If you would like to contest a will on the grounds of invalid procedure then call our free helpline on 0808 139 1596 for a case assessment or send us an email.
For a will to be valid it must be properly drafted and executed. Wills are governed by the Wills Act 1837, an archaic piece of law that is long overdue for reform.
Handwritten wills and printed wills are both acceptable. Most wills these days are written on paper but in fact a will can be written on any material provided the other requirements are met and it can be produced to the probate registry.
Another requirement is that the will must be signed by the testator. However the Wills Act does not define what is meant by ‘signed’. The courts have even accepted a thumb print from the testator as a valid ‘signature’.
The main requirements for a will to be validly prepared are:
- The testator must be aged 18 or over;
- The will must be in writing and signed by the testator. The testator can direct someone to sign the will on their behalf if they are unable to. However the testator must be present and direct the person to do so;
- The testator must have the intention that their signature is to give effect to the will; and
- The signature is witnessed by two independent witnesses and each witness signs the will.
If it appears these requirements have been complied with it raises the legal presumption that the will has been validly executed, unless evidence to the contrary arises. The presumption strengthens if the will has been drafted by a solicitor who has overseen its execution.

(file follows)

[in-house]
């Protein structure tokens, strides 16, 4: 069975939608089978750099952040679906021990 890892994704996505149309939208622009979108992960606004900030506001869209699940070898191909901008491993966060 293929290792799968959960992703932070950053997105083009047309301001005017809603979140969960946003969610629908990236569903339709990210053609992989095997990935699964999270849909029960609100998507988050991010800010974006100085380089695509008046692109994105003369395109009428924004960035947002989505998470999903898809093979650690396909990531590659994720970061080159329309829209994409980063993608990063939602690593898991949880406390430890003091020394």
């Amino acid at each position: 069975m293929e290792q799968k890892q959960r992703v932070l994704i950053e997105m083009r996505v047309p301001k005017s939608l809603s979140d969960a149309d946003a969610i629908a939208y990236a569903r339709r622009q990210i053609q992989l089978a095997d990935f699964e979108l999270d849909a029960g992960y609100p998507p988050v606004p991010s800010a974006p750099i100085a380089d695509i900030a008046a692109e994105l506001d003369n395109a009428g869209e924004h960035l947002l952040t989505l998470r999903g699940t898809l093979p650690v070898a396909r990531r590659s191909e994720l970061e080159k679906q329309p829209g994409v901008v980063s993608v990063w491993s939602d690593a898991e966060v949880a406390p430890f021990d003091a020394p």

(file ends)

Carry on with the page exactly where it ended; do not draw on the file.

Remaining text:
However, if the formalities of the Wills Act have not been complied with then you can contest the will on the grounds of invalid procedure.
It is more common for people to contest a will on the grounds of invalid procedure when the will is homemade or drafted by an unqualified ‘will writer’.
If a will is successfully challenged on the grounds of invalid procedure then it will not have legal effect.
If an earlier, valid will is in existence then the terms of this will shall apply. If there is no previous will the testator will be deemed to have died intestate and the estate would be distributed in accordance with the intestacy rules.
How we can help
Our solicitors specialise in contesting wills and deal with claims from all over the country. We can often work on a no win, no fee basis and are happy to consider any case for no win, no fee funding.
To find out more about whether you can contest a will on the grounds of invalid procedure call our free legal helpline on 0808 139 1596 or email us at email@example.com